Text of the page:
Children's Products and Risk

The Consumer Products Safety Commission was created to ensure the safety of products for infants, among others. But it can't



Illustration by Adam Niklewicz

Bath seats, which are designed for bathing an infant in a regular bathtub, illustrate how inadequate this process is. A bath seat, made of plastic, is affixed to the bottom of the tub with suction cups. The baby's legs straddle a plastic post attached to a chest-high plastic ring that surrounds him. The baby can hold on to the ring for support. The CPSC estimates that about a million bath seats a year are sold in the United States—one for every four live births.

Bath seats hit the U.S. market in 1981, with no voluntary safety standard in place. The CPSC first learned of a bath-seat drowning in 1983. By the end of 1994, with eighteen fatalities having been reported, the commission requested that the industry begin work on a voluntary bath-seat standard. Paul Ware, of Safety 1st, was elected to chair the safety-standard committee. Safety 1st is a major player in the bath-seat market, and a safety standard might require a redesign of the product.

The CPSC believed that two features of bath seats were contributing to the majority of deaths: leg openings that were larger than they needed to be, and suction cups that didn't always do their job. Instead of straddling the plastic post, an infant could fit both legs through one leg opening and then slip through and drown—a phenomenon called "submarining." The agency pushed Ware's committee to prevent such incidents by incorporating a maximum leg opening into the standard. The suction cups were hazardous for two reasons: they came off too easily, and if the bottom of the bathtub was covered with an anti-skid strip or appliqué, the suction cups didn't always stick. Without adequate suction the bath seat was more likely to tip over. The CPSC asked Ware's committee to address these issues, too.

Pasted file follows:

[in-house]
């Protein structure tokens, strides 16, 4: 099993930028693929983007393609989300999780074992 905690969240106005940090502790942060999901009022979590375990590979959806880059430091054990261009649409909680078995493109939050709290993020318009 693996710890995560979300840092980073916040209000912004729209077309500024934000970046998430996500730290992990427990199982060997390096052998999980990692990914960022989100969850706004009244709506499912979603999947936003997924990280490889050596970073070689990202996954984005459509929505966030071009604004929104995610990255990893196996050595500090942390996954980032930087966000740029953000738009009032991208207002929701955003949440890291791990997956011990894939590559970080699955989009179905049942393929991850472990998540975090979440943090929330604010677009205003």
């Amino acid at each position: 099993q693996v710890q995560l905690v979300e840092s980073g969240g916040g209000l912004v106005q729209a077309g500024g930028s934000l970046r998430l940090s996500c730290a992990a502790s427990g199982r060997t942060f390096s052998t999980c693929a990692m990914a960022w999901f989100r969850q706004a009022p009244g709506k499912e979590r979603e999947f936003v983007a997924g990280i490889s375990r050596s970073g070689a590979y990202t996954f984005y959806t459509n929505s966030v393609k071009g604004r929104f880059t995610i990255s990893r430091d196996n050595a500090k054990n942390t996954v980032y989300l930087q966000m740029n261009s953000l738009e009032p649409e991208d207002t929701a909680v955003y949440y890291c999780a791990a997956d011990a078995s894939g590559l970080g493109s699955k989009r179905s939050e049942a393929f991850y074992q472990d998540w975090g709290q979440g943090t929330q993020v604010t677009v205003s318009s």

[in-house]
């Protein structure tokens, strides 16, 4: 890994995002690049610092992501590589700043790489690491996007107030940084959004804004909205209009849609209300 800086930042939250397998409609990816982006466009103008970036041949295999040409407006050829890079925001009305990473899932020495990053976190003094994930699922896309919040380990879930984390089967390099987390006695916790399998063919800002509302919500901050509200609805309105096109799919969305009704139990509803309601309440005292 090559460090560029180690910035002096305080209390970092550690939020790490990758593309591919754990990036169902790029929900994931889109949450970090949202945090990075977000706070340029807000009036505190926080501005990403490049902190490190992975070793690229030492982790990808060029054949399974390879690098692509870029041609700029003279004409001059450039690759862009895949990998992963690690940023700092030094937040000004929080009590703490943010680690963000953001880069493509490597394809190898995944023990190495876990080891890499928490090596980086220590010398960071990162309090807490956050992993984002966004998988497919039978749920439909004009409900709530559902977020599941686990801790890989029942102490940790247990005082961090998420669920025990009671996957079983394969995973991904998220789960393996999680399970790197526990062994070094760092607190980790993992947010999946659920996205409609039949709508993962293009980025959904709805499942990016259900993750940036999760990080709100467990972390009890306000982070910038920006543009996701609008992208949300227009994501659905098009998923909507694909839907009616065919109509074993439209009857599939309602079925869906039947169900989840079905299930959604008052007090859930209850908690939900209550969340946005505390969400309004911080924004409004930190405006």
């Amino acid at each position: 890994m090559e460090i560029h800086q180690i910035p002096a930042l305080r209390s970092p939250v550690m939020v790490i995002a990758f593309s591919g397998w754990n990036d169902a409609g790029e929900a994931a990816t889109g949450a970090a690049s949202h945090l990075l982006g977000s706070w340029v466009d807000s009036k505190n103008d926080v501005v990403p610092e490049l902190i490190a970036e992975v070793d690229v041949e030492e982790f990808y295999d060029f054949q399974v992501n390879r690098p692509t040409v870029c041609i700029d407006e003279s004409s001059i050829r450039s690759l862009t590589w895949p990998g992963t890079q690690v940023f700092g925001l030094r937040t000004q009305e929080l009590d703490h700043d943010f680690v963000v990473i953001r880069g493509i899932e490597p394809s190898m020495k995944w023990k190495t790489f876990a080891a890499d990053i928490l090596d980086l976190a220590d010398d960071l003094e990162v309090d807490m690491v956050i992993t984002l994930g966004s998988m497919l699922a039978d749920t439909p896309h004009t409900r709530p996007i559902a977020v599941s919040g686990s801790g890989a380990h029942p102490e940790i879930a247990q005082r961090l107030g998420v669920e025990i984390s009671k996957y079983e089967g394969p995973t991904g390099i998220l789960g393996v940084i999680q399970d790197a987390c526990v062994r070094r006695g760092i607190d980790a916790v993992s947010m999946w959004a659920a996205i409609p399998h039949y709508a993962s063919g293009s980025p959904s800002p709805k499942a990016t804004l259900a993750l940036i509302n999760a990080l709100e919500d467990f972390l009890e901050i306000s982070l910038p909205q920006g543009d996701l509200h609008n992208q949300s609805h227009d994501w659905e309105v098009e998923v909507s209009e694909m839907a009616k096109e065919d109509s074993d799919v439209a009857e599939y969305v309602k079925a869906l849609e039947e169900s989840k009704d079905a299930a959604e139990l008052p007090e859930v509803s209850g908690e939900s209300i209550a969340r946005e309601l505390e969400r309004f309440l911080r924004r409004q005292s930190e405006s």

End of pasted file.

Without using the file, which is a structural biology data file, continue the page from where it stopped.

In April of last year, after five years of work, during which time forty-three more infant deaths were reported (including at least ten associated with the Safety 1st bath seat), the bath-seat committee approved the safety standard. It did not call for any significant structural changes:the leg openings are just as wide, and the suction cups are just as likely to detach. In other words, the committee disregarded the CPSC's requests, the arguments of consumer advocates, and the continuing death toll. The product is as dangerous as it ever was: bath-seat drownings remain stable at a rate of about eight a year.